Now on to my opinion. I don't think lifting any weights at 15 is a particularly good idea at all. If you don't care about the very real risk of stunting your growth then fine, but I also don't think at 15 most people are educated enough to even make such a decision. I believe trying to stay fit and participating in sports is where respect for the body should come from and then the serious lifting should be left until you are at least 16+ years of age. Recommending squats, deads, leg presses, etc. to someone at the age of 15 is in my opinion extremely, and I stress EXTREMELY reckless. People are, however, free to do as they please.

    Back to one last fact. At the age of 15 the vast majority of males have not completed puberty, what you do to your body in this time can permanently affect you for the rest of your life. I suppose it's up to everyone to decide whats more important to them.

  21. #20
    Player Hater PowerManDL's Avatar
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    Proper technique is never dangerous.
    Vin Diesel has a fever.. and the only prescription is more cowbell.

    Budiak: That girl I maced
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  22. #21
    Hungry BCC's Avatar
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    I think it depends on the 15 year old. We all know of 15 year olds that could pass for 20, and some who look 12. At 15, I was ready for heavy deads and squats. It all just depends on the person. But I don't think he should be worried about stunting growth at all, just as long as his form is excellent.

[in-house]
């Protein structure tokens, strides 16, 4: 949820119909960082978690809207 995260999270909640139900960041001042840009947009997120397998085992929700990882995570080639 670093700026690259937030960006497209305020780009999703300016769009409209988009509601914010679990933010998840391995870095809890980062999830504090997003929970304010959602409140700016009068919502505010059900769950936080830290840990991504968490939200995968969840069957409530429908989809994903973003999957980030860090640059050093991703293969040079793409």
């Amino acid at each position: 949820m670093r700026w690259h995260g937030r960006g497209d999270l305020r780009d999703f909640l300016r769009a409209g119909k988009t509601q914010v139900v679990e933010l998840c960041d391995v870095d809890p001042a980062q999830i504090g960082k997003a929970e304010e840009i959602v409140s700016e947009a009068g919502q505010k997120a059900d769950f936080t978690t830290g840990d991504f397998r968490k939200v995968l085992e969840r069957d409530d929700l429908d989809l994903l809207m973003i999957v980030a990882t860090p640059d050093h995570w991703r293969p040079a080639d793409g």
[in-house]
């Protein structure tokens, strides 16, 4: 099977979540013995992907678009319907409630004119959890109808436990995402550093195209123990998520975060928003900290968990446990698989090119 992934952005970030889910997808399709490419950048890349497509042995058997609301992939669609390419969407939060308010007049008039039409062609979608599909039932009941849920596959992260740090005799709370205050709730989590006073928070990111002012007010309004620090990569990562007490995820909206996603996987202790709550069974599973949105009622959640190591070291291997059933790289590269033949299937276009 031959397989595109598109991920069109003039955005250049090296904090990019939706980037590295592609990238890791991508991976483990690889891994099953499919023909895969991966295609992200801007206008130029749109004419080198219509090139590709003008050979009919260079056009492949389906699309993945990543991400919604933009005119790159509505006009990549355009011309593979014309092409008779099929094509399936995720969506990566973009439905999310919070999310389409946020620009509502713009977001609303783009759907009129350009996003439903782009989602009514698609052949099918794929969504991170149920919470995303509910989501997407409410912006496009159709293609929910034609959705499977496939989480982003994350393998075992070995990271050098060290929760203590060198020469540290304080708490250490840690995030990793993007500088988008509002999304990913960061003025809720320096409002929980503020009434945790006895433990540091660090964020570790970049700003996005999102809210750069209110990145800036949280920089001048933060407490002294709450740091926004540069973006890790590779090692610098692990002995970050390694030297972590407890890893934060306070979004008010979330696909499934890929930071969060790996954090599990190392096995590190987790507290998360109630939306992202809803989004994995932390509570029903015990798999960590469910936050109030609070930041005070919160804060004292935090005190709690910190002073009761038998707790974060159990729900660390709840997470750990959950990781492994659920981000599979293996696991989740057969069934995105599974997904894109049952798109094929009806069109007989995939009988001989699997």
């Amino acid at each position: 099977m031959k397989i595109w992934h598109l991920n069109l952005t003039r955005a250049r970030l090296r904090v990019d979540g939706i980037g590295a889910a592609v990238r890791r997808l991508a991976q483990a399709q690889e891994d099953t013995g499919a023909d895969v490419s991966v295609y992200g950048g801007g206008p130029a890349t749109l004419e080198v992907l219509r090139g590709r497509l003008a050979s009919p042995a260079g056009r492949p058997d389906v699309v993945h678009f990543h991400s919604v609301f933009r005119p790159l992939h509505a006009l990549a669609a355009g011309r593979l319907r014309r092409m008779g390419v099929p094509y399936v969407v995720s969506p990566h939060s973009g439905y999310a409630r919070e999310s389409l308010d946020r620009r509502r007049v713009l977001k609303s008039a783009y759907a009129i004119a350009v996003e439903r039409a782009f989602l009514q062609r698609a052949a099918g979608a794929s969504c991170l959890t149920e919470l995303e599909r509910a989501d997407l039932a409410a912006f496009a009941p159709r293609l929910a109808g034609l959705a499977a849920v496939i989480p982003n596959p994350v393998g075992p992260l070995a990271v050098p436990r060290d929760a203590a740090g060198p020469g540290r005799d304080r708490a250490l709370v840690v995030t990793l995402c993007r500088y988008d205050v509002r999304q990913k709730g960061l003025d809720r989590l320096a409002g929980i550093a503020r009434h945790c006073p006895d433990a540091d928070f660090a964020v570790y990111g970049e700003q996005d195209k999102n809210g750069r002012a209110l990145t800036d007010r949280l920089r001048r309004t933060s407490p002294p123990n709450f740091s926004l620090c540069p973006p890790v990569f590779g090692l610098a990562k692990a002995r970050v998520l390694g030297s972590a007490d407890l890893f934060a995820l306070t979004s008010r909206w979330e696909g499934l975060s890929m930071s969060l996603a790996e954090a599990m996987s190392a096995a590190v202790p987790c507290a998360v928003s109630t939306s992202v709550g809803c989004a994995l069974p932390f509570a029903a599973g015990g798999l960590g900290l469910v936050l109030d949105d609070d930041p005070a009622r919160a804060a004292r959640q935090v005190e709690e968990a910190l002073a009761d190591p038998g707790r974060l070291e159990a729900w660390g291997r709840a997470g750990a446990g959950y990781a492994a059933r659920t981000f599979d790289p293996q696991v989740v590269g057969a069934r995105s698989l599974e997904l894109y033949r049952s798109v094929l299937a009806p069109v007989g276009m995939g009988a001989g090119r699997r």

"As far as drugs were concerned, all my bodybuilding heroes were on everything but roller skates."


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  23. #22
    3:16
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    Originally posted by g-dot
    It's fact that lifting weights CAN cause stop bone growth so disputing this by anecdotes is pointless. ******any proof of this? and where is it? **********

    Now on to my opinion. I don't think lifting any weights at 15 is a particularly good idea at all.*****why?***** If you don't care about the very real risk of stunting your growth then fine, but I also don't think at 15 most people are educated enough to even make such a decision.****lots of 15 year old play contact sports and trian hard at other sports, that often require lifting eg wrestling, rugby, american football etc, how does lifitng a specific weight in shape of a bar make a difference, especially considering that this can be done in a controlled manner, where sports do not have this option.****** I believe trying to stay fit and participating in sports is where respect for the body should come from and then the serious lifting should be left until you are at least 16+ years of age. Recommending squats, deads, leg presses, etc. to someone at the age of 15 is in my opinion extremely, and I stress EXTREMELY reckless. People are, however, free to do as they please. ******if they learn proper form where is the problem? for over 16, any age in fact doing bad form is a problem*****

    Back to one last fact. At the age of 15 the vast majority of males have not completed puberty, what you do to your body in this time can permanently affect you for the rest of your life. I suppose it's up to everyone to decide whats more important to them.
    there is data showing that the sonner you start the haelth benefits the better the rewards are.
    my exprience - joined gym 10 years ago, 6 1/2 years hard weight training exprience.

  24. #23